For the past several years I have been studying prescriptivism and its role in language history. I have more recently become very interested in the intersections of linguistics and medicine—sparked in large part by conversations with two colleagues at the University of Michigan, one in Medicine and one in Public Health. We are excited to think more about the many ways that language matters in terms of both the delivery of healthcare and the discourse around healthcare.

What is your personal favorite linguistic article or study?

I think that Deborah Cameron’s book Verbal Hygiene (1995) has been the most influential piece of scholarship in terms of my own work.  I remember reading that book and thinking, “I wish I had written that!” The arguments are original, smart, and nuanced in ways that I really appreciate it—and the book fundamentally changed how I think about the relationship of descriptive and prescriptive approaches to language.

How has the field of linguistics changed since you first started your work?

One exciting development is that more non-linguists seem to have heard of linguistics. This is great news for the field. I think the fact that we have some terrific linguists and journalists with linguistic training writing popular columns online and in newspapers and doing podcasts has made a real difference here. Second, I couldn’t be more pleased to see a more diverse group of young scholars coming into the field, asking questions that are pushing multiple subfields in new directions. And I love being at talks at LSA where both established and newer scholars are talking about their personal investments in the questions they’re asking. The best work is never “disinterested”: it is rigorous, analytic, and meaningful to us as scholars and people. Third, corpus-based work has become more mainstream here in the U.S. I was first introduced to corpus linguistics in 1995 when the ICAME (International Computer Archive of Modern and Medieval English) conference was hosted in Toronto. Back then it was a big deal to host ICAME in North America, and while there were certainly a few key U.S. scholars doing corpus linguistics then (e.g., Doug Biber and his colleagues at Northern Arizona), the very first talk I was asked to give at the University of Washington when I joined the faculty there in 1998 was “What is Corpus Linguistics?”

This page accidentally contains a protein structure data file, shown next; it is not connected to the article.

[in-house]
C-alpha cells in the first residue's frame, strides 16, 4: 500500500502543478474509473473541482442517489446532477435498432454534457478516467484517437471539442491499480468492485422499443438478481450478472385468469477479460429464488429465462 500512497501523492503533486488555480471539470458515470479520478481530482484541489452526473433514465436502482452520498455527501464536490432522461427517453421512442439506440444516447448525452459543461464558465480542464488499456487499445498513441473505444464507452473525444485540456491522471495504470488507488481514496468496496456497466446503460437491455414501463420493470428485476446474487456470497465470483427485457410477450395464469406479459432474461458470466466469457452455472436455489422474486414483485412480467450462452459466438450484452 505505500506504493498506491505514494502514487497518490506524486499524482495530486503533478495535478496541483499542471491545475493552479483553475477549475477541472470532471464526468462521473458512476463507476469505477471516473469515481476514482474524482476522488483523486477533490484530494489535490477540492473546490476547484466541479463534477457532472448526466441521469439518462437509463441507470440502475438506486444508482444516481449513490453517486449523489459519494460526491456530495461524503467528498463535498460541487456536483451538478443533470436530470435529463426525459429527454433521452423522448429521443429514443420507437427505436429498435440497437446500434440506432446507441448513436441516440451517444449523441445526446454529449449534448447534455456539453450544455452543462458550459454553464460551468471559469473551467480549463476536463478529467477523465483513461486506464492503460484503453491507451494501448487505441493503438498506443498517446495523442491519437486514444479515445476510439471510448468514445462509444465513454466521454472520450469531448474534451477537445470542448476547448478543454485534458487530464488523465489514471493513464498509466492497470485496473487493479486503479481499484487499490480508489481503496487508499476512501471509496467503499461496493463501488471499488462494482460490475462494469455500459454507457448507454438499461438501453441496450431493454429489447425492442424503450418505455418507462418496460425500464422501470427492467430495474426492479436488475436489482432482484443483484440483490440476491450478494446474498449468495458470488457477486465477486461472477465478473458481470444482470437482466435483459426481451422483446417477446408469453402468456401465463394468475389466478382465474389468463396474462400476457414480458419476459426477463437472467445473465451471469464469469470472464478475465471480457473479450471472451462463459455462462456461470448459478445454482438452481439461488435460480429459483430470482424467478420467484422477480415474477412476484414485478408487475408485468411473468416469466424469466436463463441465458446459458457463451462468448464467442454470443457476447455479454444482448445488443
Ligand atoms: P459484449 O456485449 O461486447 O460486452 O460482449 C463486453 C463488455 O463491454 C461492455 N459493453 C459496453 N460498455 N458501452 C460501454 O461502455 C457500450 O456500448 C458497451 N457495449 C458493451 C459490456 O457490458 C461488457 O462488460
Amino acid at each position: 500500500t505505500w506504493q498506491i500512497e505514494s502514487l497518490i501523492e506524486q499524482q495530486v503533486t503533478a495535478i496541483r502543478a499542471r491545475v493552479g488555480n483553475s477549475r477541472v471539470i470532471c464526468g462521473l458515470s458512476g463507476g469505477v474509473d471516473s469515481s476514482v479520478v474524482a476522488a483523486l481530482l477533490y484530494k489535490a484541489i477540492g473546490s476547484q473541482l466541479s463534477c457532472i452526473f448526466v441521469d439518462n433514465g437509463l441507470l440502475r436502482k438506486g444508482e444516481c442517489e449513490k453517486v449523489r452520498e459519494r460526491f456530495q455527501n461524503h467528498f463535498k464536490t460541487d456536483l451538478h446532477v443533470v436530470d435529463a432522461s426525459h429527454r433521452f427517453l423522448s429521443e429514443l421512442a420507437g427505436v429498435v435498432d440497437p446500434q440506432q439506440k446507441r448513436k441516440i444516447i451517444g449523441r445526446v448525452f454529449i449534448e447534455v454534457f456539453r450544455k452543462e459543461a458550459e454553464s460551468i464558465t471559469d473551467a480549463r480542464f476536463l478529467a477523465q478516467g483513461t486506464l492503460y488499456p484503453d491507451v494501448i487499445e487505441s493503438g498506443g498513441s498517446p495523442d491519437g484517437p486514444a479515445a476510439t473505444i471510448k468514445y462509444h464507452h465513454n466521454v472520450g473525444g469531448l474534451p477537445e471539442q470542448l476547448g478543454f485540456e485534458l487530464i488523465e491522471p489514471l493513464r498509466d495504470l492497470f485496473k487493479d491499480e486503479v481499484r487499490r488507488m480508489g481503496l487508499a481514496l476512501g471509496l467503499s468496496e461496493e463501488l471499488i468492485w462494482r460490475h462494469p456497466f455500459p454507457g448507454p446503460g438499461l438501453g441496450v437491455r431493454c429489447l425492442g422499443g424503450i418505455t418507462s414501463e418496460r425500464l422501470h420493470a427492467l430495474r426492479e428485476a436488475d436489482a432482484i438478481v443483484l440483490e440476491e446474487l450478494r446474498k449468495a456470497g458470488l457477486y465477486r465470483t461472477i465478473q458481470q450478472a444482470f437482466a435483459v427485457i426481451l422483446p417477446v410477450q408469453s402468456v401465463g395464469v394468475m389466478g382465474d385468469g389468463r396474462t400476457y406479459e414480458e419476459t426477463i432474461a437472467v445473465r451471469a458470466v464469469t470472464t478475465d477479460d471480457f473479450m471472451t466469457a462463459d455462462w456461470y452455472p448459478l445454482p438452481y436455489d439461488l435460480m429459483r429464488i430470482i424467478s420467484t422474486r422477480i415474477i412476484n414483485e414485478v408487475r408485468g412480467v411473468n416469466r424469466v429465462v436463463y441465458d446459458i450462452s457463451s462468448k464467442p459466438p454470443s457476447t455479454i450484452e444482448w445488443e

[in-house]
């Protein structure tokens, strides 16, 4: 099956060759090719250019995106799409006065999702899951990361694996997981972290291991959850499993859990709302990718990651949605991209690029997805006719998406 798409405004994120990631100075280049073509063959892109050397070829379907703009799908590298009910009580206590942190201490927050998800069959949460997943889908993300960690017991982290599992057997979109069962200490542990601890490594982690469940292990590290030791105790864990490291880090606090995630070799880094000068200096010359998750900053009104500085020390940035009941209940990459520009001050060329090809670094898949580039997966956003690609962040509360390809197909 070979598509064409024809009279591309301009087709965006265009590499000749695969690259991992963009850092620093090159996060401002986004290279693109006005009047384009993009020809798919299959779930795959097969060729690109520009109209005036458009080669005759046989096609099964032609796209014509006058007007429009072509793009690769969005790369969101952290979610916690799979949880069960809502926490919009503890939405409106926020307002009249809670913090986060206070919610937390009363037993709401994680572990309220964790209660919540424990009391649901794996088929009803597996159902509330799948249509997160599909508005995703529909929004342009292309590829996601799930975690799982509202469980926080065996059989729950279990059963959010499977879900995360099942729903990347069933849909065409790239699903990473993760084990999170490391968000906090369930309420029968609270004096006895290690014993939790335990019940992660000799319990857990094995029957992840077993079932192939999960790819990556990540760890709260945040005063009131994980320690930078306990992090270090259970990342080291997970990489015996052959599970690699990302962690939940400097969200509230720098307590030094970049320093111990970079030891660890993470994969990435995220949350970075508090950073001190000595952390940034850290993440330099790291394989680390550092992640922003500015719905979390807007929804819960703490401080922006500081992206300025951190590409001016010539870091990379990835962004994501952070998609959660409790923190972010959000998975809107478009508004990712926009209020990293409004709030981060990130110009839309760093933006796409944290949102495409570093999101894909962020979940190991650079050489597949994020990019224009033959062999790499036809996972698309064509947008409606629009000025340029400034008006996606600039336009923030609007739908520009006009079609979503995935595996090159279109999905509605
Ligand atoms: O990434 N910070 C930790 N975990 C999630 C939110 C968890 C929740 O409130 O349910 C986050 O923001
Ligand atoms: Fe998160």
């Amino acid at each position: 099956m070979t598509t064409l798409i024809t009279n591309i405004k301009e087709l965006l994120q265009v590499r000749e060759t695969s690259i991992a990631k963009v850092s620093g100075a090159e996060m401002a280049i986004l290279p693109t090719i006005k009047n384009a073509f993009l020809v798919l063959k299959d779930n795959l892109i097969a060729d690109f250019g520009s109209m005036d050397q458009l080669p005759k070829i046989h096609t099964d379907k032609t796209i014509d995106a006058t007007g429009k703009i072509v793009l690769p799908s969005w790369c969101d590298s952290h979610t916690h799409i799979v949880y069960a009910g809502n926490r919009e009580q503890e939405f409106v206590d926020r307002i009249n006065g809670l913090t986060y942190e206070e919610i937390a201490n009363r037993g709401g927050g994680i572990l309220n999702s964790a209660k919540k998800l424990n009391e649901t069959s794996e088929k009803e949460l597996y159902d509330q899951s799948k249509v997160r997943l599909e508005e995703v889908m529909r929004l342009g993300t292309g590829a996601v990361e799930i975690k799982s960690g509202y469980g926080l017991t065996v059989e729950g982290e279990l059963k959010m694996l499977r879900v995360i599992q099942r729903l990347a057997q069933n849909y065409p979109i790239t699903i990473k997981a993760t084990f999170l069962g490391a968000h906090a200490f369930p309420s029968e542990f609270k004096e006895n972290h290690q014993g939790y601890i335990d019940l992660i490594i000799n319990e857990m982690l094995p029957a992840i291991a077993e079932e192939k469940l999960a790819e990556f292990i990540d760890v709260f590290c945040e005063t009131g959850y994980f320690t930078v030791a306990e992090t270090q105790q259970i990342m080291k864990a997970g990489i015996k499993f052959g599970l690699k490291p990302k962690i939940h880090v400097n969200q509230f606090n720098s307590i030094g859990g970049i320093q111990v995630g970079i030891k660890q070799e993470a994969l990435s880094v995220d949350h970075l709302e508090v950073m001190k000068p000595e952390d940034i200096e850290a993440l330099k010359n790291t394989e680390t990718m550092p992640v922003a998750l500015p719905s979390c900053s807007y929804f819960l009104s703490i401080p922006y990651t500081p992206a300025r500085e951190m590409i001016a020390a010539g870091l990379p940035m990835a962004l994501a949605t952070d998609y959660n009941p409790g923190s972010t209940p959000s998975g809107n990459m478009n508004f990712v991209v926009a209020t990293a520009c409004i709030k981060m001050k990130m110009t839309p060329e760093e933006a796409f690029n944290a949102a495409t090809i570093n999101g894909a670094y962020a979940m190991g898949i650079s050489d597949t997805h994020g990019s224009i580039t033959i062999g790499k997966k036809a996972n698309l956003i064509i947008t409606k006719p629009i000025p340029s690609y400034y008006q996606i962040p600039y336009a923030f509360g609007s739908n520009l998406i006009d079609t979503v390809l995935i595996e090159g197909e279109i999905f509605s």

What, in your opinion, is the most important service the LSA provides to its members? To the field?

LSA is crucial to the professional identity of our field, and I appreciate the ways in which it brings linguists from across a wide range of disciplines together. The journal Language is a must-read in the field. I think the Linguistic Institute is an incredibly important service to the field, both in terms of the intensive training it offers students and in terms of the community and conversations it fosters among all Institute participants. I appreciate that LSA as a professional organization continues to seek ways to do more public outreach as well as to recognize and support the members who are pursuing more public-facing work.

Is there anything else you'd like to say to the LSA membership as a whole?

I hope that we as a membership can continue to find ways to encourage linguists to carry on pursuing rigorous scholarly work that is published in more specialized venues as well as public intellectual work—and not see those two pursuits as in any way at odds with one another.